While this may not be totally scientifically accurate, for someone who might not be that familiar with the differences that lenses create in the filmmaking process (and photography too), this test really appealed to me
It can be eye opening to realize that the lenses have so much impact to your process.
You may be smacking your head after watching saying “of course” – and many of you are well beyond this knowledge, but I just thought it would help some of you newer converts to filmmaking to see someone who's put a whole bunch of different lenses on and shot the same subject over and over under the same lighting conditions.
Yu may want to do your own testing as well when you begin a new project – or just do this when you can so you can learn what lenses do to your images!
RED Dragon Visual Lens Comparison
Monster lens comparison test. t.co/KttCU0HCjP Not sure what this proves exactly. Like those Cooke S4 minis
— Robin Schmidt (@DirSchmidt) June 20, 2014
Via Explore Media in Youtube:
Welcome to the Lens Comparison Guide for Directors & Producers! Shot on RED Dragon 5K, this guide is displayed in 4K if you've got an ultraHD monitor check it out!
We compared Angenieux, Cooke, Zeiss, ARRI Fujinon, RED Pro and Canon Prime lenses, both primes and zooms, to give us an idea of what each lens visually looked like compared to each other. To compare these lenses, we used Daufenbach Camera's Epic-M RED Dragon 6K sensor (captured in 5K) to capture the image. We also used 50mm as our base focal length, and for the one lens where a 50mm wasn't available, we used a 35mm.
This is not meant to be a technical specifications comparison. Mostly because we don't know the technical answers! But we can see the characteristics, qualities, and even the emotion of a lens, especially when different cinema lenses are compared side by side. We hope this guide helps you make the right lens choice for your next commercial or film production.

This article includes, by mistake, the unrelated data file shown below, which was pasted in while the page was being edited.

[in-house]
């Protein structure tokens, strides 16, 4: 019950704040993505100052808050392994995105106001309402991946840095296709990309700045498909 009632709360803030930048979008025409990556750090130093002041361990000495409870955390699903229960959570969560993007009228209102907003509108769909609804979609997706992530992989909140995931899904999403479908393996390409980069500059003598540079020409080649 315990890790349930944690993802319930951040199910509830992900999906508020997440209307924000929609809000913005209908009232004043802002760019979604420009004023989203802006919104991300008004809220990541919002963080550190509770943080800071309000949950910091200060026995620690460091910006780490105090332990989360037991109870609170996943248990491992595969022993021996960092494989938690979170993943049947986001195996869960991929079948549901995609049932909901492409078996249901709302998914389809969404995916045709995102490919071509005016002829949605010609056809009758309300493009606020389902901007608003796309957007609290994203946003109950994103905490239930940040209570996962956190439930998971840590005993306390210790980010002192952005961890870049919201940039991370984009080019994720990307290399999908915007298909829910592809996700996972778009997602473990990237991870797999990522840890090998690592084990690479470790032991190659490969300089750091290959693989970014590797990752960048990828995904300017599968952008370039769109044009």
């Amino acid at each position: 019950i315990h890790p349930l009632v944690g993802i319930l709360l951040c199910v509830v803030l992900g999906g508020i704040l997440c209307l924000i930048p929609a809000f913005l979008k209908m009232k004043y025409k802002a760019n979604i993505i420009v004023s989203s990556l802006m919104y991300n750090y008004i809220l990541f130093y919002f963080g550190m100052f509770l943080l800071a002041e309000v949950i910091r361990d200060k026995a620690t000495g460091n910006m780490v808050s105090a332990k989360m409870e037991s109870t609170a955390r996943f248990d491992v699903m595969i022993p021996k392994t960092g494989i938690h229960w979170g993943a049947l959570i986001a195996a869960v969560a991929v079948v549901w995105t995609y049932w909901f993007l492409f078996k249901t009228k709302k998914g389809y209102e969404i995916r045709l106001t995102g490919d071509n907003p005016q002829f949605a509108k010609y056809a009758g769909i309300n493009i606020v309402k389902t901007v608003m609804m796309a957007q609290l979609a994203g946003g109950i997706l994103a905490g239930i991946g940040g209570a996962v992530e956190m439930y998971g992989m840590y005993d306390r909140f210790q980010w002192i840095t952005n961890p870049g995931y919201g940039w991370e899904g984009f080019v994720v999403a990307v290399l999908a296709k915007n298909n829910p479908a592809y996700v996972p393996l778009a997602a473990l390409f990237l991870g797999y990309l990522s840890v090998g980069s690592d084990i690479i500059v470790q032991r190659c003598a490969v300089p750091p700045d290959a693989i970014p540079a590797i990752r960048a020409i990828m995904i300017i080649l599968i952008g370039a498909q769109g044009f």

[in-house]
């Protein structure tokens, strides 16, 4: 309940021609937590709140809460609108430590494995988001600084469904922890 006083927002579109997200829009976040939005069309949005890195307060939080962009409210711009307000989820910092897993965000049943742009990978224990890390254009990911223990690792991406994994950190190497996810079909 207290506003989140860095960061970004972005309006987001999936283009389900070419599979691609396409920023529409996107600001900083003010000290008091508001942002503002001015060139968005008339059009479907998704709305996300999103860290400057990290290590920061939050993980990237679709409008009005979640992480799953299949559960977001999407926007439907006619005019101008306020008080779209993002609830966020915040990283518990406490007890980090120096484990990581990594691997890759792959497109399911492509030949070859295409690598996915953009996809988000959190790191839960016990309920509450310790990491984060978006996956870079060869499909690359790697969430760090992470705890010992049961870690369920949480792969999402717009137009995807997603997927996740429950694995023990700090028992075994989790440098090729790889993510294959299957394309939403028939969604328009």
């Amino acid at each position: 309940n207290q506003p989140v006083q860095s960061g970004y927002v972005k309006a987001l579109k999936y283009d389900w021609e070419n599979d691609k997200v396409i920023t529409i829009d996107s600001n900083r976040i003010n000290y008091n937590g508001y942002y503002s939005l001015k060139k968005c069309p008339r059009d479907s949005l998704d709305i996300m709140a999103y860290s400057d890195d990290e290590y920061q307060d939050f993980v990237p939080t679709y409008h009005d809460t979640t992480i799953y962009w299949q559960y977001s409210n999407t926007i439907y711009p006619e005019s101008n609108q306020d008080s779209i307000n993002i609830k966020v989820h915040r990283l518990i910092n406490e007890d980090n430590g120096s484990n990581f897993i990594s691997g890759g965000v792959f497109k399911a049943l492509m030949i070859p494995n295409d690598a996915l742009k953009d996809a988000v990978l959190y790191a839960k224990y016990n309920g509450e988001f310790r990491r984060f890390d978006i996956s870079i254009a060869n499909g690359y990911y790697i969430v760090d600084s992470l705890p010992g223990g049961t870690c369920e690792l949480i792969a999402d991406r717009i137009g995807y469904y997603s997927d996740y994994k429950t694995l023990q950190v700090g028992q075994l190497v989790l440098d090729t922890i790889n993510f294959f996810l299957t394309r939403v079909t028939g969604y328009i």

NOTE: For a baseline Color Correction, Kelly Armstrong from Color Playground says, “we chose the most “color neutral” lens to set our initial, “base” grade to, the RED Pro Prime. Primarily using the supplied chip chart, gain levels were kept under peak 100 and pedestal was left well above 0 so any anomalies with how each lens handled shadows or highlights could be easily seen and compared. This base correction was applied to each image regardless of which lens was used.”
There also is a ProRes 4:4:4 option if you are interested in seeing full color space, but it's 10.5GB so send a note and we'll get you a link!
Special thanks to Lights & Motion and Deep Elm Records for the music track “Texas” www.deepelm.com/lightsandmotion , Lawrence Daufenbach, Stephen Wheeler, and the entire Daufenbach Camera Crew. Dave Wingate of Auslynn Films for sitting in for us as on-camera talent. John Waterman for assisting us on camera. Jamieson Mulholland for ideas and for the gorgeous professional cinematographer's eye. Kelly Armstrong of Color Playground for patiently putting together the baseline correction. Michael Dicken of Explore Media for revising and uploading this file countless times.
(cover photo credit: snap from the video)